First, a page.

DENVER – The Denver Public Schools (DPS) is looking to expand its Career Development Coach Mentoring program throughout the district this year.
Last year, McAuliffe Manual Middle School welcomed four mentors to help guide 7th graders.
“Our data has shown that students who participate in our program are more likely to graduate. So this is a very important program to us,” said Olive Barraza Kee, DPS senior manager of the Early Career Exploration Team.
Barraza Kee said right now, 250 students have mentors, but the district is hoping to expand that number to 300.
“Our current challenge is finding mentors to participate in our program. We do a one-to-one match for our students,” Barraza Kee said. “We are looking to serve our Spanish-speaking students, as well of our students of color. So, we have a lot of affinity cohorts in our mentoring program that serve either young women of color, young men of color, women in STEAM. So in all of those areas we are seeking support from our mentors.”
Barraza Kee said the application takes one minute to fill out, then someone from DPS will schedule an interview to see if the candidate is a good fit for the program.
“The curriculum is already in place. So it is around developing your career identity, exploring post-secondary options. And we do take two field trips throughout the year — one to a business partner in the community,” Barraza Kee said. “I was a mentor myself in this program for two years. And I found it to be very meaningful, and not only that but fun. Spending time with young people is always such a joy.”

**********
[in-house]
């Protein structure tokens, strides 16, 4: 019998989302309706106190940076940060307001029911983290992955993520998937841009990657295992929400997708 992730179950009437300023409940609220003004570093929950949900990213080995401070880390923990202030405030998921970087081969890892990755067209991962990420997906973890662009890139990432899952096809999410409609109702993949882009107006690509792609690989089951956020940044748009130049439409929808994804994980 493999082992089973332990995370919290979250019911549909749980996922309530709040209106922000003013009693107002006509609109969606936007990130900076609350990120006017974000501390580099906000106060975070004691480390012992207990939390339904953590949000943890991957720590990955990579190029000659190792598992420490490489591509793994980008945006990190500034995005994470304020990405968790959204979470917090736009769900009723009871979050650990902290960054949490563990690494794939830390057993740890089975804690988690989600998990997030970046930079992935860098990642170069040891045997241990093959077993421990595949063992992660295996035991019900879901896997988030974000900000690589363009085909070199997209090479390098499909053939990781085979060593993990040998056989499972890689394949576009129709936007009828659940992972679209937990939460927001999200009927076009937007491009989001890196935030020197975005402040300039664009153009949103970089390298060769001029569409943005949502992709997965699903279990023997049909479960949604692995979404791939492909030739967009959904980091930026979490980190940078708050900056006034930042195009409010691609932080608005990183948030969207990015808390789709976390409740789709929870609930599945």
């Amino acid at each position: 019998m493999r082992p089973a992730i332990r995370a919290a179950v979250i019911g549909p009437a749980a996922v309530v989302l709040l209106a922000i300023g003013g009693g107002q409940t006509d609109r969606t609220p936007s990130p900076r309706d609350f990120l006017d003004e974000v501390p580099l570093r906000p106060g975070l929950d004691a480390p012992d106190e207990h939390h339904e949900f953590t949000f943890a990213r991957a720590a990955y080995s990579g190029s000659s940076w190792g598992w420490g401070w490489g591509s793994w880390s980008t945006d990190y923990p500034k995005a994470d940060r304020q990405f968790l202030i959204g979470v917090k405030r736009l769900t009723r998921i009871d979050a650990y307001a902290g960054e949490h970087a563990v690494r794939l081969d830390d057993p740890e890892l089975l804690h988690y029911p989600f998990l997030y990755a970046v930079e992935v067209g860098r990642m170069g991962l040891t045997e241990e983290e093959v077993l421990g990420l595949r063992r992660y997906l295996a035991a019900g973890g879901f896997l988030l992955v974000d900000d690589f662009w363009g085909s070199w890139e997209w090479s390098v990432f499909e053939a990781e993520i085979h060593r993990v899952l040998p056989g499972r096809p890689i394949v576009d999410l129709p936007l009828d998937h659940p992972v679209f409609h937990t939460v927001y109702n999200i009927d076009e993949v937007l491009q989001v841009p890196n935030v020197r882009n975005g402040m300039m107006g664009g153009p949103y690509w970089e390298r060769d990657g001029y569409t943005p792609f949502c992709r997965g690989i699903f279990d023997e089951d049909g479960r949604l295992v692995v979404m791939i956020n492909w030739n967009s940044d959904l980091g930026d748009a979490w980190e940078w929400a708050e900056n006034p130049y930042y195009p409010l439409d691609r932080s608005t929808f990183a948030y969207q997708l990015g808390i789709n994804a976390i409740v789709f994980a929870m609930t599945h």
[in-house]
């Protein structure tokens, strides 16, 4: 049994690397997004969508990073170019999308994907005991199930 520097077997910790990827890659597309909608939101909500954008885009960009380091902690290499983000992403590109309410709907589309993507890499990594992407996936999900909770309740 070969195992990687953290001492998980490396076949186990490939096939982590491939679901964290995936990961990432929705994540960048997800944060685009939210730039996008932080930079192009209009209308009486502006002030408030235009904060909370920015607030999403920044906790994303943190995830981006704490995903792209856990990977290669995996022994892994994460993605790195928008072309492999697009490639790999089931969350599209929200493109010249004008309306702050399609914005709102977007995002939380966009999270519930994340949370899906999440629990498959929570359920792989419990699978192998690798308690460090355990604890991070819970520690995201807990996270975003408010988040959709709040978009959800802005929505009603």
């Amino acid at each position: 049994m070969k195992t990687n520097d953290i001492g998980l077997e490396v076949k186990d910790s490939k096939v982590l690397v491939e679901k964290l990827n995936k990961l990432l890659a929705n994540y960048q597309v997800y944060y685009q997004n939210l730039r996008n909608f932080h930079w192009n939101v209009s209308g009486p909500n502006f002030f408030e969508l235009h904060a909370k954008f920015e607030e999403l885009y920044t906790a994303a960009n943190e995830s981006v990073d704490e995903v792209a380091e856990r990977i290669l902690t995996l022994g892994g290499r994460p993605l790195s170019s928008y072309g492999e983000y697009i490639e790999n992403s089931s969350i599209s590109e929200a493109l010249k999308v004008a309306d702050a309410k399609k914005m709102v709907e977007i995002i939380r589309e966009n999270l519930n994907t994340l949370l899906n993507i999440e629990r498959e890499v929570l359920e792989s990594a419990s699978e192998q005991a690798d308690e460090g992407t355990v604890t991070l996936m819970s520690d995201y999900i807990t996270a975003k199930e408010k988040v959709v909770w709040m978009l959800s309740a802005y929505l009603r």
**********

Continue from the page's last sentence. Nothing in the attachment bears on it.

Former mentor Michael Reed said he still stays in contact with some of his mentees.
“When I’m out and about, and I’m in Walmart, and I’m in, you know, out in Central Park, I see them out in the community often. They say, ‘Hey, coach.’ So, I get that little bit of a joy seeing that they’re doing well still, and they still lean on me every so often,” Reed said.
Reed knows the importance of receiving guidance from non-family members.
“I’m a product of single parent home,” Reed said. “It was really important to have men step up in my life, who weren’t my uncles or brothers per se. But they showed that vested interest in my future, my success, and were willing to share their lived experience with me.
Reed said it’s not a huge time commitment but requires about 2 1/2 hours a month.
“I will say 90% of people have two or three hours. They spend it on the internet generally. Right? But if you want to do something and really make a change and make a difference in somebody’s life, take a couple of those hours and give back.”
Applications are due by August 31.
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